With reference to FIG. 3, the construction of frame 12 includes an inwardly turned forward flange portion 21 and a rearwardly extending wall portion 22 terminating in the rear edge on which a protective bumper 24 is located. The bumper 24 is designed to cushion mechanical contact with the edges of sign 14. A mounting bar 23 extending essentially parallel to forward flange 21 provides a mounting space for the optical shutter assembly 13. As seen in FIG. 3, shutter assembly 13 comprises an active two-state optical shutter sheet 25 laminated between a pair of protective transparent sheets 26, 27. Stiffener sheets 26, 27 may be fabricated from any transparent material which is resistant to shattering, such as acrylic or polycarbonate sheet material.
The heart of the optical shutter assembly 13 is the shutter sheet 25, which comprises a relatively thin liquid crystal material sold under the trademark OPTO-film by Taliq Corporation of Mountain View, Calif. This material is described in detail in U.S. Pat. No. 4,435,047 issued Mar. 6, 1984, the disclosure of which is hereby incorporated by reference. Briefly, this material is normally substantially opaque to visible light and becomes transparent when subjected to an electrical field supplied by a power supply of appropriate voltage (described below). The liquid crystal material is relatively durable and maintains its two-state optical properties even when punctured and is thus relatively vandal proof. Durability of the assembly 13 is enhanced by the provision of the transparent stiffener plates 26, 27 which prevents slashing of the sheet 25 by sharp instruments. If desired, a single outer protective sheet or plate 26 may be employed. Electrical connection between the shutter sheet 25 and the associated power supply is afforded by means of a pair of electrically conductive strips 28, 29 (see FIG. 4) mounted on opposite edges of the sheet 25. Conductive strips 28, 29 preferably comprise copper tape available from 3M Corporation.
With reference to FIGS. 5 and 6, when used with a temporary advisory sign the frame 12 is provided with suitable hangers adapted to clasp the rear edge of the sign 14. The hanger shown in FIGS. 5 and 6 comprises an integral member generally designated with reference numeral 30 and having a T-shaped configuration with a leg portion 31 and a bar portion 32 provided with fastener apertures 33 to enable the hanger element 30 to be secured to the rear portion of the frame 12 using any suitable fastener such as screws or rivets. Other suitable hangers will occur to those skilled in the art.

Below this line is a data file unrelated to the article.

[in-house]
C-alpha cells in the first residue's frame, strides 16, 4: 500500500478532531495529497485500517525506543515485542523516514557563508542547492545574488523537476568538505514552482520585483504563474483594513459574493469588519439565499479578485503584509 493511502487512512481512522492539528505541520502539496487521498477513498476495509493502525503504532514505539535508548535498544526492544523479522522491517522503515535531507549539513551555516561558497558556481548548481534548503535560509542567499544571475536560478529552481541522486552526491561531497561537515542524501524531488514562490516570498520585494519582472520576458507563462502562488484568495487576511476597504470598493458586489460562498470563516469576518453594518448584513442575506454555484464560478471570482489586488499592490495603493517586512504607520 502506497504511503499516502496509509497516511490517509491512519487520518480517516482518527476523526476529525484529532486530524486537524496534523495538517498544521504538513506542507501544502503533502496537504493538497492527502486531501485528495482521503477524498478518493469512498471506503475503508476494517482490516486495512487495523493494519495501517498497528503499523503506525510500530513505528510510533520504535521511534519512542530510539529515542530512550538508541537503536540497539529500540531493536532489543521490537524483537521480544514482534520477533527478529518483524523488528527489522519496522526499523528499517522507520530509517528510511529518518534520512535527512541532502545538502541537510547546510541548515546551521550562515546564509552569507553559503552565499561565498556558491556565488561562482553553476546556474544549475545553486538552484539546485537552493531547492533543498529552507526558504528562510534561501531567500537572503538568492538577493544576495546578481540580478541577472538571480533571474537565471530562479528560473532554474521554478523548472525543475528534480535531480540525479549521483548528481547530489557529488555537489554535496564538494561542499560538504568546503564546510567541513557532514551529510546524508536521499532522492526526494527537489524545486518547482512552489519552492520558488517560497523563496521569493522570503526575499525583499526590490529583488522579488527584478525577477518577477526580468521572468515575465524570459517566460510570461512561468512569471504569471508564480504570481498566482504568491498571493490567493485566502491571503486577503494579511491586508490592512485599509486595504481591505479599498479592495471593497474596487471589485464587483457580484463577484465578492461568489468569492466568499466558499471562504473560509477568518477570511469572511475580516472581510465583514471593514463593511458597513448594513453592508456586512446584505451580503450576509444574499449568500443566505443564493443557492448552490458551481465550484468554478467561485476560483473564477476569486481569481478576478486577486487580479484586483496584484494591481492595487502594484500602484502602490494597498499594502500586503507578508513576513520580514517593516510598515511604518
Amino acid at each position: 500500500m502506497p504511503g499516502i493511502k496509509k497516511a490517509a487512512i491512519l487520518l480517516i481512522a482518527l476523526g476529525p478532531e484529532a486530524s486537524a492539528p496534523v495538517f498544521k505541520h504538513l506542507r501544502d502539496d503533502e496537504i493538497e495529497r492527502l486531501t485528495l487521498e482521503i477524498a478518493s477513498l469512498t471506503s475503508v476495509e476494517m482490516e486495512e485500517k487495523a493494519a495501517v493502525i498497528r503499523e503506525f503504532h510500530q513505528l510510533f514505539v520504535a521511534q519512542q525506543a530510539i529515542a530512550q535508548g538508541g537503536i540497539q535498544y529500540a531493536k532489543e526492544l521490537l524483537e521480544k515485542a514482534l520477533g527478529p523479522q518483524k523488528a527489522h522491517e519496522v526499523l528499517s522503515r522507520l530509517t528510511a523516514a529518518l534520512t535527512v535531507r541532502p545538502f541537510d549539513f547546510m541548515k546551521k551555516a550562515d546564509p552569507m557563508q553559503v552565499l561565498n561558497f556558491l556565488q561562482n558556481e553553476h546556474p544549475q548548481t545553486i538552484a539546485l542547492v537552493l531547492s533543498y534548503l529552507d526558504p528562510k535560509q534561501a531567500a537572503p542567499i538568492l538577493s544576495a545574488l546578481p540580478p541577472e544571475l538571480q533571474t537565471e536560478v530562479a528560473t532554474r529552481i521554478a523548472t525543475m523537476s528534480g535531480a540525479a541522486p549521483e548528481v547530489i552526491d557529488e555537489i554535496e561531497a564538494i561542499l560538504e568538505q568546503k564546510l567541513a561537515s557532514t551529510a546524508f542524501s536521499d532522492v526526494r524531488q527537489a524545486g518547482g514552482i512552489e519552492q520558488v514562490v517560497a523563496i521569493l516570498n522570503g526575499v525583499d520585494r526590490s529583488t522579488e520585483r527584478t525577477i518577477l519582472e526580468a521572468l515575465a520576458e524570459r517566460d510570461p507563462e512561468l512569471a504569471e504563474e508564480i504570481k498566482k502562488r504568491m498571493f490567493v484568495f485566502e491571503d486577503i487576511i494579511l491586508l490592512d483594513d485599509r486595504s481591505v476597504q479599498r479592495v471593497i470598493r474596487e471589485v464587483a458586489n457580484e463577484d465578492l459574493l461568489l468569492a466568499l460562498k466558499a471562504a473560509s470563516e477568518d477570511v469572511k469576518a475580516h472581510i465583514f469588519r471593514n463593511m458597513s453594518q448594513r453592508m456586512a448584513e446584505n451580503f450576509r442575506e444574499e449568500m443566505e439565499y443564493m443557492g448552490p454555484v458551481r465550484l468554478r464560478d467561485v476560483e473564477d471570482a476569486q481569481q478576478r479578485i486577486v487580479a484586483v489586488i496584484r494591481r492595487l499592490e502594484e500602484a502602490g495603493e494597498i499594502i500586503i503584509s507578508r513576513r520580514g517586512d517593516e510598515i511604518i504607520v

When used with permanent signs, other types of conventional fasteners may be employed to permanently secure the frame 12 to the sign 14. Examples of such fasteners are screws, rivets, adhesives and the equivalent.
Although described more fully below in conjunction with FIG. 16, the power supply designed for use with the embodiment described above supplies 60 volts alternating current to the shutter sheet 25 by means of leads connected to the conductive strips 28, 29. The voltage is supplied sequentially with a 50% on, 50% off duty cycle, at a rate settable by a variable control. An example of a suitable range on the flash rate is from 0.15 to 0.95 second. When voltage is applied to the shutter sheet 25 the sheet is rendered optically transparent so that the message on sign 14 is visible through the optical shutter assembly 13. When voltage is denied optical sheet 25, the sheet becomes substantially opaque and has a diffuse white appearance so that the message on sign 14 is no longer visible. It should be noted that the viewing angle provided by shutter sheet 25 is relatively wide (on the order of 180°) so that restricted viewing angle is not a problem with the design.
FIGS. 7-11 illustrate a second embodiment of the invention suitable for use with two or more independent message signs. This embodiment is specifically described in connection with a moveable sign application of the type usually encountered on the rear of a transportation crew vehicle located on a highway, or a trailer parked at a highway temporary construction site, and designed to advise motorists of the need to merge left in the region ahead of the truck or trailer. Conventional signs of this type employ incandescent bulbs mounted on a suitable background, typically reflective, arranged in the form of left-facing arrowheads designed to flash sequentially. The embodiment of the invention shown in FIGS. 7-11 provides an advantageous substitution for a sign of this type and, as seen in FIGS. 7 and 8 comprises a frame generally designated with reference numeral 40 formed in a rectangular shape with upper and lower flange portions 41, 42, side members 43, 44 and central frame portion 45. A plurality of independent optical shutter assemblies 51-57 are mounted in the frame, the upper shutter assembly 51 spanning the entire width of the frame 40 and the lower optical shutter assemblies 52-57 collectively spanning the lower width of the frame 40. With the shutter assemblies 51-57 in the unoperated state, the individual message signs located rearwardly of frame 40 are not visible to the viewing motorists in the viewing region. With all of the optical shutter assemblies 51-57 operated, all message signs are visible as show in FIG. 8. The upper message sign 60 bears the legend "MERGE LEFT", while the lower message sign 61 bears the left-facing arrowheads 62.